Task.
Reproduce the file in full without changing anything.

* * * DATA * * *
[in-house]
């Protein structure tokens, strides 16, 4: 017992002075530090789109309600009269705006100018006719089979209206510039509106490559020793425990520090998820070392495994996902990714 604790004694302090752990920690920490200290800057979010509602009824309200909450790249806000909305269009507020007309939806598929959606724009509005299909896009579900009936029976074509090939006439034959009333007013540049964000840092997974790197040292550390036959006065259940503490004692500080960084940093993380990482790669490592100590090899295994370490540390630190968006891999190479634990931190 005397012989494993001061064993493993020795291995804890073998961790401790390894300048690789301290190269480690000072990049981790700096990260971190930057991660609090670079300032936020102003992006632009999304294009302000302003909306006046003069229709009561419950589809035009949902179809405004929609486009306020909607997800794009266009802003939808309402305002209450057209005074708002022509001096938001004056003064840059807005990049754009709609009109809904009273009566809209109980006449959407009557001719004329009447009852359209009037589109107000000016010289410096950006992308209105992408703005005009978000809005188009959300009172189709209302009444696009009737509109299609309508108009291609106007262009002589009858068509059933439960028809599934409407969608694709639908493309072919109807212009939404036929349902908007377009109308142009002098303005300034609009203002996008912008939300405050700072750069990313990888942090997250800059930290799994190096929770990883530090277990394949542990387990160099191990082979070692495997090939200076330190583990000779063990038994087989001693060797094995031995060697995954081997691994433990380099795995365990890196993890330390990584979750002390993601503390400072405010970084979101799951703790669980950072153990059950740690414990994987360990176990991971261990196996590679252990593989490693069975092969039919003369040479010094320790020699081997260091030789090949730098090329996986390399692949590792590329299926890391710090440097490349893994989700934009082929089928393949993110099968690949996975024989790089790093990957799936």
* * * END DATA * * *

[in-house]
């Protein structure tokens, strides 16, 4: 017992002075530090789109309600009269705006100018006719089979209206510039509106490559020793425990520090998820070392495994996902990714 604790004694302090752990920690920490200290800057979010509602009824309200909450790249806000909305269009507020007309939806598929959606724009509005299909896009579900009936029976074509090939006439034959009333007013540049964000840092997974790197040292550390036959006065259940503490004692500080960084940093993380990482790669490592100590090899295994370490540390630190968006891999190479634990931190 005397012989494993001061064993493993020795291995804890073998961790401790390894300048690789301290190269480690000072990049981790700096990260971190930057991660609090670079300032936020102003992006632009999304294009302000302003909306006046003069229709009561419950589809035009949902179809405004929609486009306020909607997800794009266009802003939808309402305002209450057209005074708002022509001096938001004056003064840059807005990049754009709609009109809904009273009566809209109980006449959407009557001719004329009447009852359209009037589109107000000016010289410096950006992308209105992408703005005009978000809005188009959300009172189709209302009444696009009737509109299609309508108009291609106007262009002589009858068509059933439960028809599934409407969608694709639908493309072919109807212009939404036929349902908007377009109308142009002098303005300034609009203002996008912008939300405050700072750069990313990888942090997250800059930290799994190096929770990883530090277990394949542990387990160099191990082979070692495997090939200076330190583990000779063990038994087989001693060797094995031995060697995954081997691994433990380099795995365990890196993890330390990584979750002390993601503390400072405010970084979101799951703790669980950072153990059950740690414990994987360990176990991971261990196996590679252990593989490693069975092969039919003369040479010094320790020699081997260091030789090949730098090329996986390399692949590792590329299926890391710090440097490349893994989700934009082929089928393949993110099968690949996975024989790089790093990957799936």